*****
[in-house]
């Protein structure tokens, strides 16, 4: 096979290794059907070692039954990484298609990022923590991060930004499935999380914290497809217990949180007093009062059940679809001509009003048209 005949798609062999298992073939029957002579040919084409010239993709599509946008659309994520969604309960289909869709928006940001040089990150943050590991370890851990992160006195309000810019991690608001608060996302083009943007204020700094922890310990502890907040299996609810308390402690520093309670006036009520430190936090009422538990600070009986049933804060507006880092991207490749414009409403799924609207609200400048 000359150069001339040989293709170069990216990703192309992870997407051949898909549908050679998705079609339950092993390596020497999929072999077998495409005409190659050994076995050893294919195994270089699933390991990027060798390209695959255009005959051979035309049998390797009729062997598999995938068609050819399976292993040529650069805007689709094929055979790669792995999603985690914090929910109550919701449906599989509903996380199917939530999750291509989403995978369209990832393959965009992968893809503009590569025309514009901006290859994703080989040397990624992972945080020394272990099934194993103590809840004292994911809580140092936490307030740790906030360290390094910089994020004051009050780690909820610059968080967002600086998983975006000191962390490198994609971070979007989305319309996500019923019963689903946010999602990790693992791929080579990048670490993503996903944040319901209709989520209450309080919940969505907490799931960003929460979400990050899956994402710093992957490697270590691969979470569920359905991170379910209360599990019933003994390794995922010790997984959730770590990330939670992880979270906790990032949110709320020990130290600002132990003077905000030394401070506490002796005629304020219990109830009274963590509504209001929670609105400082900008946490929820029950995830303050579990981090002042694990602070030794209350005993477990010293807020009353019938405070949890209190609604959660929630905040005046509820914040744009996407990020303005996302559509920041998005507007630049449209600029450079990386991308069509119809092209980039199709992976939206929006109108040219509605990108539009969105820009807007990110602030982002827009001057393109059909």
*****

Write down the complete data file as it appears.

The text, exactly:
[in-house]
């Protein structure tokens, strides 16, 4: 096979290794059907070692039954990484298609990022923590991060930004499935999380914290497809217990949180007093009062059940679809001509009003048209 005949798609062999298992073939029957002579040919084409010239993709599509946008659309994520969604309960289909869709928006940001040089990150943050590991370890851990992160006195309000810019991690608001608060996302083009943007204020700094922890310990502890907040299996609810308390402690520093309670006036009520430190936090009422538990600070009986049933804060507006880092991207490749414009409403799924609207609200400048 000359150069001339040989293709170069990216990703192309992870997407051949898909549908050679998705079609339950092993390596020497999929072999077998495409005409190659050994076995050893294919195994270089699933390991990027060798390209695959255009005959051979035309049998390797009729062997598999995938068609050819399976292993040529650069805007689709094929055979790669792995999603985690914090929910109550919701449906599989509903996380199917939530999750291509989403995978369209990832393959965009992968893809503009590569025309514009901006290859994703080989040397990624992972945080020394272990099934194993103590809840004292994911809580140092936490307030740790906030360290390094910089994020004051009050780690909820610059968080967002600086998983975006000191962390490198994609971070979007989305319309996500019923019963689903946010999602990790693992791929080579990048670490993503996903944040319901209709989520209450309080919940969505907490799931960003929460979400990050899956994402710093992957490697270590691969979470569920359905991170379910209360599990019933003994390794995922010790997984959730770590990330939670992880979270906790990032949110709320020990130290600002132990003077905000030394401070506490002796005629304020219990109830009274963590509504209001929670609105400082900008946490929820029950995830303050579990981090002042694990602070030794209350005993477990010293807020009353019938405070949890209190609604959660929630905040005046509820914040744009996407990020303005996302559509920041998005507007630049449209600029450079990386991308069509119809092209980039199709992976939206929006109108040219509605990108539009969105820009807007990110602030982002827009001057393109059909």